History of the building and parish
Chester History & Heritage is fortunate to be sited in the former St Michael’s Church on Bridge Street Row- a lovely building which was the only church in the country to have a public walkway through it! With its 18thC memorials, medieval ceiling and stained glass, the church atmosphere and character is still prevalent today.
There has been a church at the bottom of Bridge Street since the 10thC but exactly when St Michael’s was built is not known, although there are references to the church towards the end of the 12thC. Parish records survive from 1560 and from the Churchwarden’s Accounts it is apparent that the church was rebuilt in 1582. Thirty-one “tymber treese” were obtained from Wrexham and the work required 3,000 double and 2,000 single slates. It took two labourers four days to take down the roof.
During the siege of Chester in the 1640s the church was used as a gaol. The Royalist prisoners were not to have “meat, drink, candles, light or Tobacco by especial order from the Commissioners, such were their Cruelty”. Perhaps because of the damage caused by this period the chancel had become ruined by 1679 and was rebuilt.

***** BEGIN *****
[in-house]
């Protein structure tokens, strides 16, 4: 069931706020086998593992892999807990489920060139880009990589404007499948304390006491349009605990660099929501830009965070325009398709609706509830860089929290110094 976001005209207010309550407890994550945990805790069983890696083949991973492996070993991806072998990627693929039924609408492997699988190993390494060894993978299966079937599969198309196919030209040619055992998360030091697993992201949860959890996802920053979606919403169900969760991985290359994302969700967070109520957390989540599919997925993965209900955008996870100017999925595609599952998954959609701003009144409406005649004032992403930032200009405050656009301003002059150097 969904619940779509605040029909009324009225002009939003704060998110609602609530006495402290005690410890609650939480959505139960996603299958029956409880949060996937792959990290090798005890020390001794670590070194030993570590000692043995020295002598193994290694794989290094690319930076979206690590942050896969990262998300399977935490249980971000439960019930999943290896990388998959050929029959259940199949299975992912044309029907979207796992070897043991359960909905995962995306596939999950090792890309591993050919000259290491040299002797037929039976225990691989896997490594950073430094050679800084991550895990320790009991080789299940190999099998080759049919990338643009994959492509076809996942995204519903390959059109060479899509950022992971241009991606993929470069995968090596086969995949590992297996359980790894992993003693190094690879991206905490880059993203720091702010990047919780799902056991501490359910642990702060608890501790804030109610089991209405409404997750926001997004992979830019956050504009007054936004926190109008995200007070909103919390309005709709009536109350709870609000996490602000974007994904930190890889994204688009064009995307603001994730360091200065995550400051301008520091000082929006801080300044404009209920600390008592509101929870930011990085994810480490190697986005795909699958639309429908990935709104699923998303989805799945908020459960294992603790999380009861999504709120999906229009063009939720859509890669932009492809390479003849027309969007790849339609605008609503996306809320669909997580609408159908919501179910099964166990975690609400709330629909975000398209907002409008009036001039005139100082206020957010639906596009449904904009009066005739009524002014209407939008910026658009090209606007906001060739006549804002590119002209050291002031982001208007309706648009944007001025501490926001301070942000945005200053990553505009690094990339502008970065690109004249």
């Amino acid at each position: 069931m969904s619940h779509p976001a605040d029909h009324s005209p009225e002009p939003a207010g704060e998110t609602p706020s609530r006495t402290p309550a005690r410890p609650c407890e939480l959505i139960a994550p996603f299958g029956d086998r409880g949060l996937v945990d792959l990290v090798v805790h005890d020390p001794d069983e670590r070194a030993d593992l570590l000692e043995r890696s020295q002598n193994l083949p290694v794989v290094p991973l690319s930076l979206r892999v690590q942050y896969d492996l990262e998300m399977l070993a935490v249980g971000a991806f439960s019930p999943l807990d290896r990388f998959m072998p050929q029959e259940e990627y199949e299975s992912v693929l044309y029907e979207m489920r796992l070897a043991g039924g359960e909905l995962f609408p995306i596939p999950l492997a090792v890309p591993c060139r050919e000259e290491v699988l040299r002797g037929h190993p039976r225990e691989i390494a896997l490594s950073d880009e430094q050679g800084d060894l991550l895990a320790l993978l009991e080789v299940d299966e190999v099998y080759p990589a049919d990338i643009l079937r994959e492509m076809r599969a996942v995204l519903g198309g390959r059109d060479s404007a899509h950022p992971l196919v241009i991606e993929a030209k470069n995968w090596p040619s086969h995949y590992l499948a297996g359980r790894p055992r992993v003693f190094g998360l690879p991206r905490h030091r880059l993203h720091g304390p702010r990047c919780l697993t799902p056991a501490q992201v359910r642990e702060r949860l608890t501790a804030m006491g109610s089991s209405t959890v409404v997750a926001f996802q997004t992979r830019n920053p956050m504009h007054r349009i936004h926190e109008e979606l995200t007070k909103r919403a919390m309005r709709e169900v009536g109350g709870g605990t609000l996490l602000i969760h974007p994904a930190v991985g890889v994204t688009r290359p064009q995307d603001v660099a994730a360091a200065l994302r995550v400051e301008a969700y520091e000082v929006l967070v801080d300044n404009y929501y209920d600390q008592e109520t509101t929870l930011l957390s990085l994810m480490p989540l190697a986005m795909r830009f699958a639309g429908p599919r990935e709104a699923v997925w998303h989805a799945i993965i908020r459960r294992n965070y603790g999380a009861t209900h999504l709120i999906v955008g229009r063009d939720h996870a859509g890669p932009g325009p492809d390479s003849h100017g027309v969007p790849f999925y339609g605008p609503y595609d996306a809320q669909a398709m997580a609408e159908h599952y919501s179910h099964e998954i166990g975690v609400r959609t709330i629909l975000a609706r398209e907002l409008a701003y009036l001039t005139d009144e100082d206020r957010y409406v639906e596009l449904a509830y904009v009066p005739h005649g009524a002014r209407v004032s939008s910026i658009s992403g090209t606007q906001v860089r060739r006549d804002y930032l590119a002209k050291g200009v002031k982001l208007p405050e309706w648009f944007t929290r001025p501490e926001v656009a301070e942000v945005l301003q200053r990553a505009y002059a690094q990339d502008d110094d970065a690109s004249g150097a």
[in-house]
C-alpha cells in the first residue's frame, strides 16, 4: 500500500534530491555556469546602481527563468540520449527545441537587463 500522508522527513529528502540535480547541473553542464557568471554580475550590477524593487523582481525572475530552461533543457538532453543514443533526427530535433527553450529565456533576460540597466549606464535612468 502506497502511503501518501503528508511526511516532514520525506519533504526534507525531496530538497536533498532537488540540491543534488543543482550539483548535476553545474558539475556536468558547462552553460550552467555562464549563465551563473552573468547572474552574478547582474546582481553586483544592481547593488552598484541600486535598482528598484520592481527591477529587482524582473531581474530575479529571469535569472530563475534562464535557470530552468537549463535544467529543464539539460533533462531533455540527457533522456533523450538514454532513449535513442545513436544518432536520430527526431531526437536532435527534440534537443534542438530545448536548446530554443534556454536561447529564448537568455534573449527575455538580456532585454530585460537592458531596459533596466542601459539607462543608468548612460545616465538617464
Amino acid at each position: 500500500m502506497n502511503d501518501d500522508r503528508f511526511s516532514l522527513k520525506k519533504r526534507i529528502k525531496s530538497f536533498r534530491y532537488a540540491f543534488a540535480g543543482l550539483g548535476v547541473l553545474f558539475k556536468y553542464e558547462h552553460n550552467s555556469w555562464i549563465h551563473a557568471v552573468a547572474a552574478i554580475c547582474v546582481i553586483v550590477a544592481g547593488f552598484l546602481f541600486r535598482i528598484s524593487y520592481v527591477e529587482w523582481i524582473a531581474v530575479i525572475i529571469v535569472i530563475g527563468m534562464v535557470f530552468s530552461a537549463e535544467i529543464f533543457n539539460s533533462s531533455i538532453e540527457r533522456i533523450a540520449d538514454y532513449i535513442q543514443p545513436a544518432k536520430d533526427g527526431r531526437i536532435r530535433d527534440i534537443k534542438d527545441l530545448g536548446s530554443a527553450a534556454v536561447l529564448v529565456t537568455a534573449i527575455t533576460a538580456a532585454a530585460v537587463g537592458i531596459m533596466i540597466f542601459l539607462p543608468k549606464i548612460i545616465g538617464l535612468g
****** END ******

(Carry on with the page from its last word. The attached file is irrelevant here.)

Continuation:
In 1708 the old wooden steeple and clock house was replaced with a stone tower but the interior had become inconvenient, unsightly and dilapidated. The south and east walls were unsafe so between 1849-1851 the church was again rebuilt, under the supervision of Chester architect James Harrison. Apart from the north aisle and the chancel roof which date from the 15thC, most of what can be seen today is Harrison’s work. In 1877 John Miles Moss, the curate in charge, presented the east window, which depicts scenes from the life of Christ.
To the East of the church, in Pepper Street, stood William Jones’ almshouses, established in 1658 for 6 women and 4 men, all of whom had to be “a poor and old inhabitant.unmarried, decayed and impotent” and swear that they did not indulge in “any Sins or Vices such as Adultery, Drunkenness and Swearing”
The parish was small but important. Some of the larger properties were owned by leading families – the Falcon was the town house of the Grosvenors and Lady Mary Calvely of Bridge House left £10 to St Michael’s in her Will. However, by the late 19thC parts of the parish had become areas of dense and insanitary housing. Demolished in the early 20thC many residents moved out to the newly built housing estates and shops and businesses gradually took over most of the other properties. St Michael’s closed as a place of worship in 1972 but re-opened as Britain’s first Heritage Centre in 1975 and in December 2000 was taken over by Chester History & Heritage.